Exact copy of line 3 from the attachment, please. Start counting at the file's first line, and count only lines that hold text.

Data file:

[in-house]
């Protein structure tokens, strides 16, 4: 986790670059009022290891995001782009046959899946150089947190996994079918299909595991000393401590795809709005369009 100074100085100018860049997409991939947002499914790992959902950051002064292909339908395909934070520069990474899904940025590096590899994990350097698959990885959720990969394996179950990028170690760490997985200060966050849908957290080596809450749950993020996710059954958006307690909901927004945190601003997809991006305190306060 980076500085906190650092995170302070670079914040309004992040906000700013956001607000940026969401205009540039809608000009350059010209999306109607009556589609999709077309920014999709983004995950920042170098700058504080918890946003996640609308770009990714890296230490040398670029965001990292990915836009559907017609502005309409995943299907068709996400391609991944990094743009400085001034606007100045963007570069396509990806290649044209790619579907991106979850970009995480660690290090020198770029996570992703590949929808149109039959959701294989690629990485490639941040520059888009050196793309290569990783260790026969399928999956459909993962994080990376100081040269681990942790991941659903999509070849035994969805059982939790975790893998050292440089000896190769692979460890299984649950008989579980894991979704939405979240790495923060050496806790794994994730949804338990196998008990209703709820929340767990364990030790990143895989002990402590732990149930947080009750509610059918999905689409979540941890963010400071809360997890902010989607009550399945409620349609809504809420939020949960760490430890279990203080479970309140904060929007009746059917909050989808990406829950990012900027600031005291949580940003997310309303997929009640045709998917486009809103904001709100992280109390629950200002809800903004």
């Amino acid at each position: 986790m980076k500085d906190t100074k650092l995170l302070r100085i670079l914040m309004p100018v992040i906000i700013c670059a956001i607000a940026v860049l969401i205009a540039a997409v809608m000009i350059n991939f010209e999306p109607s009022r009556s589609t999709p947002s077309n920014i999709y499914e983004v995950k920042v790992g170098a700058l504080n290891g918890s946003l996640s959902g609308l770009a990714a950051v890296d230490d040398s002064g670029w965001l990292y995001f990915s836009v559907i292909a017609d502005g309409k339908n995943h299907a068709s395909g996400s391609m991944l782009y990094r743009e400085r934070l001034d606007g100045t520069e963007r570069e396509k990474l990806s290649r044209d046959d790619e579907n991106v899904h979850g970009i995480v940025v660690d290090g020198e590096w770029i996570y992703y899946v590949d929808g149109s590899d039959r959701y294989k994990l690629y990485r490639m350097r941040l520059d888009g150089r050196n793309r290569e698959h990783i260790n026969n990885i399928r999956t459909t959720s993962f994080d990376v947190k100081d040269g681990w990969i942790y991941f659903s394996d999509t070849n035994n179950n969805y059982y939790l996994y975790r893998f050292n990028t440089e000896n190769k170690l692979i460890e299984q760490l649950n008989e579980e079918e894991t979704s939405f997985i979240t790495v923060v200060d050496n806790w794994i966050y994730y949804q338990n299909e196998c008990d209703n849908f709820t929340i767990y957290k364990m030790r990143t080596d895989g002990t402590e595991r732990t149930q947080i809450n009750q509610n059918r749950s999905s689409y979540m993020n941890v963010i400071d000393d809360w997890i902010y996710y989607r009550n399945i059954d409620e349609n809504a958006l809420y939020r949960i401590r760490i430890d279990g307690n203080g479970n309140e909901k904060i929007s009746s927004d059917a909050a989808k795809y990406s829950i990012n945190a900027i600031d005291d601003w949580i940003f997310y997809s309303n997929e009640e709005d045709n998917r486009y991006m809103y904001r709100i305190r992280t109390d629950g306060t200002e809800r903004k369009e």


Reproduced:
């Amino acid at each position: 986790m980076k500085d906190t100074k650092l995170l302070r100085i670079l914040m309004p100018v992040i906000i700013c670059a956001i607000a940026v860049l969401i205009a540039a997409v809608m000009i350059n991939f010209e999306p109607s009022r009556s589609t999709p947002s077309n920014i999709y499914e983004v995950k920042v790992g170098a700058l504080n290891g918890s946003l996640s959902g609308l770009a990714a950051v890296d230490d040398s002064g670029w965001l990292y995001f990915s836009v559907i292909a017609d502005g309409k339908n995943h299907a068709s395909g996400s391609m991944l782009y990094r743009e400085r934070l001034d606007g100045t520069e963007r570069e396509k990474l990806s290649r044209d046959d790619e579907n991106v899904h979850g970009i995480v940025v660690d290090g020198e590096w770029i996570y992703y899946v590949d929808g149109s590899d039959r959701y294989k994990l690629y990485r490639m350097r941040l520059d888009g150089r050196n793309r290569e698959h990783i260790n026969n990885i399928r999956t459909t959720s993962f994080d990376v947190k100081d040269g681990w990969i942790y991941f659903s394996d999509t070849n035994n179950n969805y059982y939790l996994y975790r893998f050292n990028t440089e000896n190769k170690l692979i460890e299984q760490l649950n008989e579980e079918e894991t979704s939405f997985i979240t790495v923060v200060d050496n806790w794994i966050y994730y949804q338990n299909e196998c008990d209703n849908f709820t929340i767990y957290k364990m030790r990143t080596d895989g002990t402590e595991r732990t149930q947080i809450n009750q509610n059918r749950s999905s689409y979540m993020n941890v963010i400071d000393d809360w997890i902010y996710y989607r009550n399945i059954d409620e349609n809504a958006l809420y939020r949960i401590r760490i430890d279990g307690n203080g479970n309140e909901k904060i929007s009746s927004d059917a909050a989808k795809y990406s829950i990012n945190a900027i600031d005291d601003w949580i940003f997310y997809s309303n997929e009640e709005d045709n998917r486009y991006m809103y904001r709100i305190r992280t109390d629950g306060t200002e809800r903004k369009e």